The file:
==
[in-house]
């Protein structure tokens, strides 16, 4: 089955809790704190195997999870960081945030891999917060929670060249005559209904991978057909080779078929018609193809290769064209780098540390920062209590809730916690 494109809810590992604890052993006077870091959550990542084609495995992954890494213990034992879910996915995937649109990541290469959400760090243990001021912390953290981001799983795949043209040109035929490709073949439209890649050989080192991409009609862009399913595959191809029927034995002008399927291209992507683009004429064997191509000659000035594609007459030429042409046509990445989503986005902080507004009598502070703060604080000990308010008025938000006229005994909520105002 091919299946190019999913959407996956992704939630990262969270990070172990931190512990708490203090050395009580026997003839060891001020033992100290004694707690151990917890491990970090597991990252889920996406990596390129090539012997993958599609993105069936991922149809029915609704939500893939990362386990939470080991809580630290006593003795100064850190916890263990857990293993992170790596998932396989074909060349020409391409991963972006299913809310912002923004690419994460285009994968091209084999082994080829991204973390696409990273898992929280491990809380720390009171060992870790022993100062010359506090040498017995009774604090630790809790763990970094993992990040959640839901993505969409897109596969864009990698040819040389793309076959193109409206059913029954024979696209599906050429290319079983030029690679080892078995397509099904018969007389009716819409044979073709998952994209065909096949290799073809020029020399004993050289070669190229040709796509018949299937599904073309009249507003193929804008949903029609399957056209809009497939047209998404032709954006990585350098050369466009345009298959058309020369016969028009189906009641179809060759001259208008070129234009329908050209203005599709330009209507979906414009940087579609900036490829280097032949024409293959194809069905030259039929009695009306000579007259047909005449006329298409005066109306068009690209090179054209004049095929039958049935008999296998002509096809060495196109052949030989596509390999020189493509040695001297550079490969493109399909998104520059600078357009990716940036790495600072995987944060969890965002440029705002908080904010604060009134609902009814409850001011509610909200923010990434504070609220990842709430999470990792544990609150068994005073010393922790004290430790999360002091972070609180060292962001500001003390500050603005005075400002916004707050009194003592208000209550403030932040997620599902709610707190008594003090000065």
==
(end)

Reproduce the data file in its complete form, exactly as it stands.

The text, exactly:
[in-house]
């Protein structure tokens, strides 16, 4: 089955809790704190195997999870960081945030891999917060929670060249005559209904991978057909080779078929018609193809290769064209780098540390920062209590809730916690 494109809810590992604890052993006077870091959550990542084609495995992954890494213990034992879910996915995937649109990541290469959400760090243990001021912390953290981001799983795949043209040109035929490709073949439209890649050989080192991409009609862009399913595959191809029927034995002008399927291209992507683009004429064997191509000659000035594609007459030429042409046509990445989503986005902080507004009598502070703060604080000990308010008025938000006229005994909520105002 091919299946190019999913959407996956992704939630990262969270990070172990931190512990708490203090050395009580026997003839060891001020033992100290004694707690151990917890491990970090597991990252889920996406990596390129090539012997993958599609993105069936991922149809029915609704939500893939990362386990939470080991809580630290006593003795100064850190916890263990857990293993992170790596998932396989074909060349020409391409991963972006299913809310912002923004690419994460285009994968091209084999082994080829991204973390696409990273898992929280491990809380720390009171060992870790022993100062010359506090040498017995009774604090630790809790763990970094993992990040959640839901993505969409897109596969864009990698040819040389793309076959193109409206059913029954024979696209599906050429290319079983030029690679080892078995397509099904018969007389009716819409044979073709998952994209065909096949290799073809020029020399004993050289070669190229040709796509018949299937599904073309009249507003193929804008949903029609399957056209809009497939047209998404032709954006990585350098050369466009345009298959058309020369016969028009189906009641179809060759001259208008070129234009329908050209203005599709330009209507979906414009940087579609900036490829280097032949024409293959194809069905030259039929009695009306000579007259047909005449006329298409005066109306068009690209090179054209004049095929039958049935008999296998002509096809060495196109052949030989596509390999020189493509040695001297550079490969493109399909998104520059600078357009990716940036790495600072995987944060969890965002440029705002908080904010604060009134609902009814409850001011509610909200923010990434504070609220990842709430999470990792544990609150068994005073010393922790004290430790999360002091972070609180060292962001500001003390500050603005005075400002916004707050009194003592208000209550403030932040997620599902709610707190008594003090000065």